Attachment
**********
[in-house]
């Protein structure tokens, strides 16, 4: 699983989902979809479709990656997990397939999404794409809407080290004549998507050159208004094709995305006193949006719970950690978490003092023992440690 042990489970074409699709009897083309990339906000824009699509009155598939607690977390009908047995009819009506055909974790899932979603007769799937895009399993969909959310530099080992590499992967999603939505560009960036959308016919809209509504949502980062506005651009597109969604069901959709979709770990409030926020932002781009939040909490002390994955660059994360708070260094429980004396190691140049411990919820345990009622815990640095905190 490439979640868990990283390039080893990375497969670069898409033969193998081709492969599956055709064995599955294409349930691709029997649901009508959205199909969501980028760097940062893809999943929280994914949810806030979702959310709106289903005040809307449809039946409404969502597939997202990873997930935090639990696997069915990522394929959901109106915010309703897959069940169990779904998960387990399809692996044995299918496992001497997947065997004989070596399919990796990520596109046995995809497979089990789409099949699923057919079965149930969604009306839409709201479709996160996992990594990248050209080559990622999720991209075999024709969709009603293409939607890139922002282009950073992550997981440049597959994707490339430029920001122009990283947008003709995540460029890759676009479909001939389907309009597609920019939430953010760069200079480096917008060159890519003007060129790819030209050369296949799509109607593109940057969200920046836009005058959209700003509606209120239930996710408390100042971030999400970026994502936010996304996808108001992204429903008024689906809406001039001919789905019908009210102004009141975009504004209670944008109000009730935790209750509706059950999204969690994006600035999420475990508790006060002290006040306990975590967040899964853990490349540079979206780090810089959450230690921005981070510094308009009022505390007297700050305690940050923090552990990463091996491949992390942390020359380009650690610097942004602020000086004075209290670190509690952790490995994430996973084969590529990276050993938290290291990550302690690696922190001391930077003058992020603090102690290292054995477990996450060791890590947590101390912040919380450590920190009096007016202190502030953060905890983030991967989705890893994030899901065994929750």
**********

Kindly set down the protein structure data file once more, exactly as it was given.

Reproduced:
[in-house]
């Protein structure tokens, strides 16, 4: 699983989902979809479709990656997990397939999404794409809407080290004549998507050159208004094709995305006193949006719970950690978490003092023992440690 042990489970074409699709009897083309990339906000824009699509009155598939607690977390009908047995009819009506055909974790899932979603007769799937895009399993969909959310530099080992590499992967999603939505560009960036959308016919809209509504949502980062506005651009597109969604069901959709979709770990409030926020932002781009939040909490002390994955660059994360708070260094429980004396190691140049411990919820345990009622815990640095905190 490439979640868990990283390039080893990375497969670069898409033969193998081709492969599956055709064995599955294409349930691709029997649901009508959205199909969501980028760097940062893809999943929280994914949810806030979702959310709106289903005040809307449809039946409404969502597939997202990873997930935090639990696997069915990522394929959901109106915010309703897959069940169990779904998960387990399809692996044995299918496992001497997947065997004989070596399919990796990520596109046995995809497979089990789409099949699923057919079965149930969604009306839409709201479709996160996992990594990248050209080559990622999720991209075999024709969709009603293409939607890139922002282009950073992550997981440049597959994707490339430029920001122009990283947008003709995540460029890759676009479909001939389907309009597609920019939430953010760069200079480096917008060159890519003007060129790819030209050369296949799509109607593109940057969200920046836009005058959209700003509606209120239930996710408390100042971030999400970026994502936010996304996808108001992204429903008024689906809406001039001919789905019908009210102004009141975009504004209670944008109000009730935790209750509706059950999204969690994006600035999420475990508790006060002290006040306990975590967040899964853990490349540079979206780090810089959450230690921005981070510094308009009022505390007297700050305690940050923090552990990463091996491949992390942390020359380009650690610097942004602020000086004075209290670190509690952790490995994430996973084969590529990276050993938290290291990550302690690696922190001391930077003058992020603090102690290292054995477990996450060791890590947590101390912040919380450590920190009096007016202190502030953060905890983030991967989705890893994030899901065994929750």